Grace Hao (13:24):
This isn't about character, who they be, this is about a behavior or an approach, or, um, something that could be hindering or, or creating resistance in their progress or advancement in the organization. And so if we can focus on this is, is an opportunity to, to take a look at this and see, how could I see this from a variety of angles? So focusing on the message, I also like to focus on the intention. So my intention for delivering this message. So you're setting the tone for the conversation. So it's not about the messenger. It is about the information, or as, as you do with, you know, Learning Bridge so brilliantly is you it's about the dimension.
Troy Blaser (14:21):
Right. You know, it's um, and all of us are in both positions. Sometimes we're the messenger giving the feedback, but other times we are the person receiving feedback and all of the same things that you've just listed off, focusing on the intention, um, focusing on the behavior and not on the individual. Those are useful for us to keep in mind when we're receiving feedback as well because you know, the person giving us feedback may not have those same tips in mind when they're delivering feedback, they may be coming from a very stressed out place, right. Or they're upset, or they're angry when they're delivering feedback. And, and, uh, so those are all valuable ideas to keep in mind when we're the recipient of the feedback.
Grace Hao (15:03):
Oh yes, one thing you made me think of, Troy, as I was, as you were sharing that you made me think of my husband, who has been a football coach for many years. And, um, oh my goodness. And he's an excellent football coach. And one thing he said is he tells his players, it's not when I'm giving you feedback, that there's meant to be concern, it's when I'm not. That was the, that was such a powerful message that he spoke over his players about. It's not when I'm giving you feedback that there's meant to be a concern. It's when, it's when I'm not. And so I see it as when we are gifting someone feedback. What we're saying is you are valued and valuable. I see you as, as someone that has leadership skills, that has the, I see you as someone that is going to take us from where we are to where we would prefer to be.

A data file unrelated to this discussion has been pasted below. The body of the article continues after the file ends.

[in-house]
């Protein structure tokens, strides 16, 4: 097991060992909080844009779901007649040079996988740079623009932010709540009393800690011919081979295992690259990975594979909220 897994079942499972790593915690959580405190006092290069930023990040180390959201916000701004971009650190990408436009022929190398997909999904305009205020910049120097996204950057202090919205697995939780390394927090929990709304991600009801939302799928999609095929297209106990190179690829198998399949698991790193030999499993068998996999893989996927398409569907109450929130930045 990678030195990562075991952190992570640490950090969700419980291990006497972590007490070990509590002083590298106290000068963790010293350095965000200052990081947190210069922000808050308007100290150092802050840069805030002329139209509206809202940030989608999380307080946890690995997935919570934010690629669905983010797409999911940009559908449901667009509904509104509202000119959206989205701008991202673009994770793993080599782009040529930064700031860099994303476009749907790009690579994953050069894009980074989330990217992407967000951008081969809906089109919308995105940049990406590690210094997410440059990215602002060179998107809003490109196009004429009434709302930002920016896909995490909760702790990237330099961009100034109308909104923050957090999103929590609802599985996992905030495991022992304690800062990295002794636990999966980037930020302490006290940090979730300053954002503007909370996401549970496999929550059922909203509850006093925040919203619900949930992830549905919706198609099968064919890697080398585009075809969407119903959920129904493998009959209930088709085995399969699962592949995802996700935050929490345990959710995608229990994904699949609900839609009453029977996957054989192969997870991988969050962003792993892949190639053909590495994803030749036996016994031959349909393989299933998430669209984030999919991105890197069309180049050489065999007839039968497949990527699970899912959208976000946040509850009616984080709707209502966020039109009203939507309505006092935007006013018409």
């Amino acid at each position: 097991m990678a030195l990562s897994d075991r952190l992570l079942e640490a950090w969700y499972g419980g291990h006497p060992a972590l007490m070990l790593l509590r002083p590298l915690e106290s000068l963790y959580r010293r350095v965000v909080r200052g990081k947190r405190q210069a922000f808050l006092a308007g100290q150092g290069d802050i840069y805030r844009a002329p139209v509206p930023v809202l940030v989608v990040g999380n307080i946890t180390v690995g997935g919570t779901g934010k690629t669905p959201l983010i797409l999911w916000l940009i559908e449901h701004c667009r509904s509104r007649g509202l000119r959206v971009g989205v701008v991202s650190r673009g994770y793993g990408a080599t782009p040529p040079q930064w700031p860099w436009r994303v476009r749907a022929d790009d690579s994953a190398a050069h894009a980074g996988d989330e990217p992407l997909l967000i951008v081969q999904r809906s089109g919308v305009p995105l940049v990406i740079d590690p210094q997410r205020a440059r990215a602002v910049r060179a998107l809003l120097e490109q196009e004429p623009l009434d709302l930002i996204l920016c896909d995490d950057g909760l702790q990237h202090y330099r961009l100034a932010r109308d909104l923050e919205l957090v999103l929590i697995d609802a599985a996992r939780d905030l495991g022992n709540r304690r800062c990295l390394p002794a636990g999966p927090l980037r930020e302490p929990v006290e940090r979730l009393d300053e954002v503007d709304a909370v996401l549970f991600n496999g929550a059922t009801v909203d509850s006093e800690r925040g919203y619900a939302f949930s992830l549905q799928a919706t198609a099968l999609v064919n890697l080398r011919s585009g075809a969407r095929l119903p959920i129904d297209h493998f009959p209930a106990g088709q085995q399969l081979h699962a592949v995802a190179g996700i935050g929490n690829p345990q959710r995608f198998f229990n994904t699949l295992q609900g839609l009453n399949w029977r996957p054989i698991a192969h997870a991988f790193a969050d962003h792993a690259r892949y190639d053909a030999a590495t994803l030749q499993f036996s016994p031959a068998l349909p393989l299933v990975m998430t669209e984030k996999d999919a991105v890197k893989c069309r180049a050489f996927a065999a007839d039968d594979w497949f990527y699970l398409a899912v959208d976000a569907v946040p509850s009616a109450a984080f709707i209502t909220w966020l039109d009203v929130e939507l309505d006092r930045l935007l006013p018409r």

Grace Hao (15:57):
This is the reason that we're making this investment in you. So that's my opinion of feedback and that's, and I think sometimes what happens is is people see if we embrace it as constructive criticism, if we look at it as constructive criticism, we'll take it on as constructive criticism. If we embrace in a look at this and say, gosh, this person sees something in me. And that's why they're willing to make the investment in the conversation in the time, the treasure to provide a feedback assessment of sorts, they're seeing something in me. And, and so how can I view this as an opportunity to refine versus this is, this is someone's opinion of me, or they don't like me. Oh, no. Feedback means to me, feedback means they love me enough to say something. I had a great story. I'll share it with you very quickly. I was driving in, uh, I was, I wasn't driving. There was a gentleman that was driving me. I was flying into Phoenix, Arizona for an event. And I, he opens the door, lets me in the car, he gets in, he's like, I just can't take it anymore. I was like, oh, dear, like, uh, please allow me to live and get to my event.
Grace Hao (17:22):
You know that's what I was thinking. I'm like, oh, gracious. He says to me, oh, I just can't take it anymore. I said, oh, I can, I'm sensing some frustration. So I'm thinking I am going to coach this man and live. That's what I was thinking.
Troy Blaser (17:35):
You can apply these great skills to be able to make it to the end of the car ride.
Grace Hao (17:39):
Yes. From the airport to the hotel. Oh, my gracious. So here I am. And I asked him, I said, I can sense some frustration. He said, yes. I just can't take it anymore. And I said, Hmm. He goes, yeah, my wife, she just, she just, I just, I'm done. I'm done. And I said, I can, yeah, I'm hearing that you're done. And he said, yeah. And I, I said, I, I'm, I'm curious, you know, how aware of how aware is she of your frustrations? And he said, well, obviously she doesn't know. And then I asked him, I said, well, huh, I'm curious. You know, how long has she been, she been doing this? He said since we've been married, 21 years, 21 years since we've been married. My next question to him was, and this is what kind of brought him at ease. I asked him, I said, well, I'm wondering what could have been different in your marriage if she would have known. And he just goes, oh, like he was, he, he calmed, he calmed himself down and he really thought about it. And he was like, wow, well, we wouldn't have been going through this for 21 years.